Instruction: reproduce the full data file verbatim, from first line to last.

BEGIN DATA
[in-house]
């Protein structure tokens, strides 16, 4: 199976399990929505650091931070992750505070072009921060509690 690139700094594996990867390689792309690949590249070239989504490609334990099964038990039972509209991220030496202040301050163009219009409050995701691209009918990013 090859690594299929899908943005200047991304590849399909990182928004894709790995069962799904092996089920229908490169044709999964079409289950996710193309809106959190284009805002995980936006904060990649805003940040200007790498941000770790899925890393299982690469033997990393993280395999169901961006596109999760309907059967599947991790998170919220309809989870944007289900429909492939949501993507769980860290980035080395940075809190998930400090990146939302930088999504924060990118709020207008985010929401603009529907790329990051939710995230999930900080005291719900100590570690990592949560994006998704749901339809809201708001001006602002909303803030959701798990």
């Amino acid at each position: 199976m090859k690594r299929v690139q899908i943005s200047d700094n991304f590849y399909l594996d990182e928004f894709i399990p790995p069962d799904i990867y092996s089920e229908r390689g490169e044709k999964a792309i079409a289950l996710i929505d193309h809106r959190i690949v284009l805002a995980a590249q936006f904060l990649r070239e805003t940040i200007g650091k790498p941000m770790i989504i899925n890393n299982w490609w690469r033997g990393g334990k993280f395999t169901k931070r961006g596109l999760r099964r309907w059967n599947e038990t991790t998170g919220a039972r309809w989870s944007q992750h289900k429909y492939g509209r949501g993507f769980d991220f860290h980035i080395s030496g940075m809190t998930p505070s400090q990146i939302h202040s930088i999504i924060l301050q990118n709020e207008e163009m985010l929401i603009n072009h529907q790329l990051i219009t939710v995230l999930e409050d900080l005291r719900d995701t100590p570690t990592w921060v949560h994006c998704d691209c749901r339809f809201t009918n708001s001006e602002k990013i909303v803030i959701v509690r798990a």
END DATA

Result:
[in-house]
């Protein structure tokens, strides 16, 4: 199976399990929505650091931070992750505070072009921060509690 690139700094594996990867390689792309690949590249070239989504490609334990099964038990039972509209991220030496202040301050163009219009409050995701691209009918990013 090859690594299929899908943005200047991304590849399909990182928004894709790995069962799904092996089920229908490169044709999964079409289950996710193309809106959190284009805002995980936006904060990649805003940040200007790498941000770790899925890393299982690469033997990393993280395999169901961006596109999760309907059967599947991790998170919220309809989870944007289900429909492939949501993507769980860290980035080395940075809190998930400090990146939302930088999504924060990118709020207008985010929401603009529907790329990051939710995230999930900080005291719900100590570690990592949560994006998704749901339809809201708001001006602002909303803030959701798990």
């Amino acid at each position: 199976m090859k690594r299929v690139q899908i943005s200047d700094n991304f590849y399909l594996d990182e928004f894709i399990p790995p069962d799904i990867y092996s089920e229908r390689g490169e044709k999964a792309i079409a289950l996710i929505d193309h809106r959190i690949v284009l805002a995980a590249q936006f904060l990649r070239e805003t940040i200007g650091k790498p941000m770790i989504i899925n890393n299982w490609w690469r033997g990393g334990k993280f395999t169901k931070r961006g596109l999760r099964r309907w059967n599947e038990t991790t998170g919220a039972r309809w989870s944007q992750h289900k429909y492939g509209r949501g993507f769980d991220f860290h980035i080395s030496g940075m809190t998930p505070s400090q990146i939302h202040s930088i999504i924060l301050q990118n709020e207008e163009m985010l929401i603009n072009h529907q790329l990051i219009t939710v995230l999930e409050d900080l005291r719900d995701t100590p570690t990592w921060v949560h994006c998704d691209c749901r339809f809201t009918n708001s001006e602002k990013i909303v803030i959701v509690r798990a």